What is the integral theory of urinary incontinence in women?

Updated: Sep 23, 2019
  • Author: Sandip P Vasavada, MD; Chief Editor: Edward David Kim, MD, FACS  more...
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Answer

A unifying theory of the etiology of stress incontinence, urge incontinence, voiding dysfunction, and fecal incontinence in women has been proposed. [25] The basis of the theory is that these disorders are the result of overstretching of the vaginal connective tissue and supporting ligaments, which usually occurs during childbirth.

Laxity of the pubourethral ligaments (ie, anterior zone of damage), mid vagina (ie, middle zone), and uterosacral ligaments (ie, posterior zone) make the usual tridirectional support of the vagina ineffective. With the vagina no longer properly tethered to the pelvic girdle, the usual neuromuscular actions that occur during increases in intra-abdominal pressure or pelvic floor relaxation during voiding are not translated as effectively into urethral closure and opening, respectively.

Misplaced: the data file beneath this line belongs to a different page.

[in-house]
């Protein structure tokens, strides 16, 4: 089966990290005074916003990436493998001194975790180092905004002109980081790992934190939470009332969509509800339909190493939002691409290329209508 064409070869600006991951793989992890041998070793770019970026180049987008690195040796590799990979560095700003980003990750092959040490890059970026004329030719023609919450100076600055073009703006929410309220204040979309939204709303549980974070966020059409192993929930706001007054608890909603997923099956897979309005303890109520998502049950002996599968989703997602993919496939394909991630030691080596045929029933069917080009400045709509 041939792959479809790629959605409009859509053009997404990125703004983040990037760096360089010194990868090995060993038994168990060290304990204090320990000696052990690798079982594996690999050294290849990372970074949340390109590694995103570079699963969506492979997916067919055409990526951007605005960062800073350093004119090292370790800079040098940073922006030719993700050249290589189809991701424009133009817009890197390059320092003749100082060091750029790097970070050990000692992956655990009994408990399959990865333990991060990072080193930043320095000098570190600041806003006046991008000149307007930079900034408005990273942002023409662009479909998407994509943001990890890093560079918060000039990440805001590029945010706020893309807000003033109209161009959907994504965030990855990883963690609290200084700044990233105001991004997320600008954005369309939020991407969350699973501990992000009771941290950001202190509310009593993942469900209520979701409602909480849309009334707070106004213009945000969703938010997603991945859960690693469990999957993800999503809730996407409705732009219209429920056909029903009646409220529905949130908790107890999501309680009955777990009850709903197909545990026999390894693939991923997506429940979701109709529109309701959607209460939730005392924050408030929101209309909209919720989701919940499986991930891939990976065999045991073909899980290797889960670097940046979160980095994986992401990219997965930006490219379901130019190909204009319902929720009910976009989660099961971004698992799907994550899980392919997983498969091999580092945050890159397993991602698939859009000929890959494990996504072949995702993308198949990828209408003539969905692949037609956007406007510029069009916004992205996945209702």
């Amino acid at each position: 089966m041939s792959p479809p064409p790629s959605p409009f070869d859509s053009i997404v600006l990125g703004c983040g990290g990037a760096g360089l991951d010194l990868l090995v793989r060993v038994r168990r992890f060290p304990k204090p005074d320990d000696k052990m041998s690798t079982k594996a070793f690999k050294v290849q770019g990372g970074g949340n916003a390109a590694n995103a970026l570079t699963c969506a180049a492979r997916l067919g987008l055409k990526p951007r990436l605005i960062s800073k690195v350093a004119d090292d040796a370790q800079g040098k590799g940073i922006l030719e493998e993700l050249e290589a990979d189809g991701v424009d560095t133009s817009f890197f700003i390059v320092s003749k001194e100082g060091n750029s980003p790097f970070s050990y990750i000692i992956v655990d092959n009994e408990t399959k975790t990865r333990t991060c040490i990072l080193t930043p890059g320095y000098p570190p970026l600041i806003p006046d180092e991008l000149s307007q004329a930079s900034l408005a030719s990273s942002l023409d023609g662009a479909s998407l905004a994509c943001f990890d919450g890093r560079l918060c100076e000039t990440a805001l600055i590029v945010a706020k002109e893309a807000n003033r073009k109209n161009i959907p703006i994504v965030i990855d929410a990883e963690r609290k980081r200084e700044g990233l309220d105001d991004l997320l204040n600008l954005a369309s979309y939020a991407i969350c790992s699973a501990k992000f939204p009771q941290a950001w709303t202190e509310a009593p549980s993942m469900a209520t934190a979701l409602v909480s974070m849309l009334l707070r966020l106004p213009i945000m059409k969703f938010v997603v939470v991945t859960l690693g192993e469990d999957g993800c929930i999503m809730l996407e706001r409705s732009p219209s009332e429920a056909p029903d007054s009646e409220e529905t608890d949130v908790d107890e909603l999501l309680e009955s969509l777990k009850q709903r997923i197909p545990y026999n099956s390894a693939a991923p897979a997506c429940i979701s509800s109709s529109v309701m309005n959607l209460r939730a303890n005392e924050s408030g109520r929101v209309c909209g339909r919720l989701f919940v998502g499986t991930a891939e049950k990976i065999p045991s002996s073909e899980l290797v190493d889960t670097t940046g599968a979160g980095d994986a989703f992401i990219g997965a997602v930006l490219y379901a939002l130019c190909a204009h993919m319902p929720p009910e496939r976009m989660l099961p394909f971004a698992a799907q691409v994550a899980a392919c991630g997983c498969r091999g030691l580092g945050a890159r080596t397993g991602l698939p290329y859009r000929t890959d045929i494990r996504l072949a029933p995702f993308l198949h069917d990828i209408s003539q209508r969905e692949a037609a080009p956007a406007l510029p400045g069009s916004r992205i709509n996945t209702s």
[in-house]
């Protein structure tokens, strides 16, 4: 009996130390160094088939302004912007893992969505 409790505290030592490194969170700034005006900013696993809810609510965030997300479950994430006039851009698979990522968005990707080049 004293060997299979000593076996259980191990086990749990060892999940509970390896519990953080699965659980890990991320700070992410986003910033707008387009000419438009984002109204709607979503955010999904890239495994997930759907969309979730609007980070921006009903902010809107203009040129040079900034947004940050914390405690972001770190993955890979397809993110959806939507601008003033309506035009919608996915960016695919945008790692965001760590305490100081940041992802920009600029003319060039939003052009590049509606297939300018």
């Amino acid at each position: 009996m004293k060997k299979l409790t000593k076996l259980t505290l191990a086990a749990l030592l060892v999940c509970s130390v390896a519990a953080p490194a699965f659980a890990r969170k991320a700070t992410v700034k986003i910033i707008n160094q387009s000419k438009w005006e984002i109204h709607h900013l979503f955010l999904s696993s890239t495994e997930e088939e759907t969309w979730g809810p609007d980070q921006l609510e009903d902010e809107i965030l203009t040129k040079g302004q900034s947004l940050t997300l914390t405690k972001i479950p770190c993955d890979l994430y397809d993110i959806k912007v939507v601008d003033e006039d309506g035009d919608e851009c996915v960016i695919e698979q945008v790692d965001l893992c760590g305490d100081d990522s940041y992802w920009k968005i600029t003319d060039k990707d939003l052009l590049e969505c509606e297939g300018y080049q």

Detrusor overactivity, according to this theory, occurs because of the premature firing of stretch receptors in the bladder base secondary to poor endopelvic connective tissue support to the filling bladder.

The integral theory is attractive from the standpoint of parsimony but is complex. The theory is best appreciated and understood with the help of illustrations and diagrams showing directional force vectors.


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